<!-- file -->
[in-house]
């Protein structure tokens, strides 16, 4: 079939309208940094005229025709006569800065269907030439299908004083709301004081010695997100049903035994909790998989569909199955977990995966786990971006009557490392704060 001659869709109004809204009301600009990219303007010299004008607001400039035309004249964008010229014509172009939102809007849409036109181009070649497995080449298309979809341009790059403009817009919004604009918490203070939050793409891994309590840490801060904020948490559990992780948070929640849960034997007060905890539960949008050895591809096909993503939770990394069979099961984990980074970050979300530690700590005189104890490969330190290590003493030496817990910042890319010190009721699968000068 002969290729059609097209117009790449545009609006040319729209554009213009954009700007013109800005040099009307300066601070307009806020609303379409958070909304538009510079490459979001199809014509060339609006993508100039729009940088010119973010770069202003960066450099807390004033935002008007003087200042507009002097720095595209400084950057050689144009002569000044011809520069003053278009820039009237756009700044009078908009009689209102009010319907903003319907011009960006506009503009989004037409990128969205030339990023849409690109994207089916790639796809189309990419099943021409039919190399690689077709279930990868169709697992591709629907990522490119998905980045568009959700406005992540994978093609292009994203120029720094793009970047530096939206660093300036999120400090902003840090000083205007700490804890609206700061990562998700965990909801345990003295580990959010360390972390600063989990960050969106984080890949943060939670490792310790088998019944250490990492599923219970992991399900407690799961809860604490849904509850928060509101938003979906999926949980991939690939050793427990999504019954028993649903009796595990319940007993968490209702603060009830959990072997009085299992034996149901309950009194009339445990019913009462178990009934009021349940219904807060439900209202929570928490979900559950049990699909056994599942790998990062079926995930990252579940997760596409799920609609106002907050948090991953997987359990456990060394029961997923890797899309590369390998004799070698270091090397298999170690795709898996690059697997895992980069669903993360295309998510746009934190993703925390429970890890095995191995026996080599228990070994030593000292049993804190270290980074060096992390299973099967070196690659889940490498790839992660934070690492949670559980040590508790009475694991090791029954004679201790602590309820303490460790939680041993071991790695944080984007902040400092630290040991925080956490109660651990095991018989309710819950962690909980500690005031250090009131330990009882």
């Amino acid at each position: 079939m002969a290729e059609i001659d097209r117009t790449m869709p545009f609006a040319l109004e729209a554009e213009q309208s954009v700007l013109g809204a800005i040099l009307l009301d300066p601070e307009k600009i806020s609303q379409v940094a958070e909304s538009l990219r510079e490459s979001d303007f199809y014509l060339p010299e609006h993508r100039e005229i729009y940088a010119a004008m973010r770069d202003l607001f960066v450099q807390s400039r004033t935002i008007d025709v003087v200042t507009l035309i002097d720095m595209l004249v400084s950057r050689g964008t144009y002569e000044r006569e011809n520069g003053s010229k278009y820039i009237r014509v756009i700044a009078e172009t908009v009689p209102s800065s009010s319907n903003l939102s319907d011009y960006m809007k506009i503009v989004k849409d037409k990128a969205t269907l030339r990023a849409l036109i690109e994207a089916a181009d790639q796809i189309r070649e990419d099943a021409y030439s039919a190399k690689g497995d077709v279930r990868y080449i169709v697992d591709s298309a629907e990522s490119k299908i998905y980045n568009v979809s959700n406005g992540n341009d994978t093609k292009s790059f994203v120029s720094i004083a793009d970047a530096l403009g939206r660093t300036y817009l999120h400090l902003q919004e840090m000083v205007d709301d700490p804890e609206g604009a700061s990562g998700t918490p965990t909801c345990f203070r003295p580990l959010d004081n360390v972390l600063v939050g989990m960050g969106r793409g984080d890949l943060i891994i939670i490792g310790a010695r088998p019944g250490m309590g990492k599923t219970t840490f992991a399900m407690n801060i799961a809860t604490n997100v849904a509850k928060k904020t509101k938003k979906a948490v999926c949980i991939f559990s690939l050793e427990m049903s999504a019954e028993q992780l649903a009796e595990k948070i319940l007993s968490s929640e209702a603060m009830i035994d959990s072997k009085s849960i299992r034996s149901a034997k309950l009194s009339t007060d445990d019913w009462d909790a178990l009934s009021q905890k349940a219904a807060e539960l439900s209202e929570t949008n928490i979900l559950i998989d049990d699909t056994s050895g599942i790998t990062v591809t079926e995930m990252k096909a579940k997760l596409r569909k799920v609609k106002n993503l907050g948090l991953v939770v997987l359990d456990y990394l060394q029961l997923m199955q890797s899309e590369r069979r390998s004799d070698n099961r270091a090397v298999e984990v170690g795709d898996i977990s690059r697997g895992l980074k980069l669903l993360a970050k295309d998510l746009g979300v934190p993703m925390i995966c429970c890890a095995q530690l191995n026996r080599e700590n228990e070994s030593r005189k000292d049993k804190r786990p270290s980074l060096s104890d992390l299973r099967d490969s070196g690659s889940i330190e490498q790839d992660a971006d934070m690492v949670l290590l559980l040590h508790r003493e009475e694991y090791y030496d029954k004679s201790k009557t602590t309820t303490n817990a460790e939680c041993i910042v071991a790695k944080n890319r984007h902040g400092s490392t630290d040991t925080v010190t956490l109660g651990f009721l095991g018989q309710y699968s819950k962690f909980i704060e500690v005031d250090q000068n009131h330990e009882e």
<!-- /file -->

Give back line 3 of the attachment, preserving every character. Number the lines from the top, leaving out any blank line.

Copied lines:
């Amino acid at each position: 079939m002969a290729e059609i001659d097209r117009t790449m869709p545009f609006a040319l109004e729209a554009e213009q309208s954009v700007l013109g809204a800005i040099l009307l009301d300066p601070e307009k600009i806020s609303q379409v940094a958070e909304s538009l990219r510079e490459s979001d303007f199809y014509l060339p010299e609006h993508r100039e005229i729009y940088a010119a004008m973010r770069d202003l607001f960066v450099q807390s400039r004033t935002i008007d025709v003087v200042t507009l035309i002097d720095m595209l004249v400084s950057r050689g964008t144009y002569e000044r006569e011809n520069g003053s010229k278009y820039i009237r014509v756009i700044a009078e172009t908009v009689p209102s800065s009010s319907n903003l939102s319907d011009y960006m809007k506009i503009v989004k849409d037409k990128a969205t269907l030339r990023a849409l036109i690109e994207a089916a181009d790639q796809i189309r070649e990419d099943a021409y030439s039919a190399k690689g497995d077709v279930r990868y080449i169709v697992d591709s298309a629907e990522s490119k299908i998905y980045n568009v979809s959700n406005g992540n341009d994978t093609k292009s790059f994203v120029s720094i004083a793009d970047a530096l403009g939206r660093t300036y817009l999120h400090l902003q919004e840090m000083v205007d709301d700490p804890e609206g604009a700061s990562g998700t918490p965990t909801c345990f203070r003295p580990l959010d004081n360390v972390l600063v939050g989990m960050g969106r793409g984080d890949l943060i891994i939670i490792g310790a010695r088998p019944g250490m309590g990492k599923t219970t840490f992991a399900m407690n801060i799961a809860t604490n997100v849904a509850k928060k904020t509101k938003k979906a948490v999926c949980i991939f559990s690939l050793e427990m049903s999504a019954e028993q992780l649903a009796e595990k948070i319940l007993s968490s929640e209702a603060m009830i035994d959990s072997k009085s849960i299992r034996s149901a034997k309950l009194s009339t007060d445990d019913w009462d909790a178990l009934s009021q905890k349940a219904a807060e539960l439900s209202e929570t949008n928490i979900l559950i998989d049990d699909t056994s050895g599942i790998t990062v591809t079926e995930m990252k096909a579940k997760l596409r569909k799920v609609k106002n993503l907050g948090l991953v939770v997987l359990d456990y990394l060394q029961l997923m199955q890797s899309e590369r069979r390998s004799d070698n099961r270091a090397v298999e984990v170690g795709d898996i977990s690059r697997g895992l980074k980069l669903l993360a970050k295309d998510l746009g979300v934190p993703m925390i995966c429970c890890a095995q530690l191995n026996r080599e700590n228990e070994s030593r005189k000292d049993k804190r786990p270290s980074l060096s104890d992390l299973r099967d490969s070196g690659s889940i330190e490498q790839d992660a971006d934070m690492v949670l290590l559980l040590h508790r003493e009475e694991y090791y030496d029954k004679s201790k009557t602590t309820t303490n817990a460790e939680c041993i910042v071991a790695k944080n890319r984007h902040g400092s490392t630290d040991t925080v010190t956490l109660g651990f009721l095991g018989q309710y699968s819950k962690f909980i704060e500690v005031d250090q000068n009131h330990e009882e």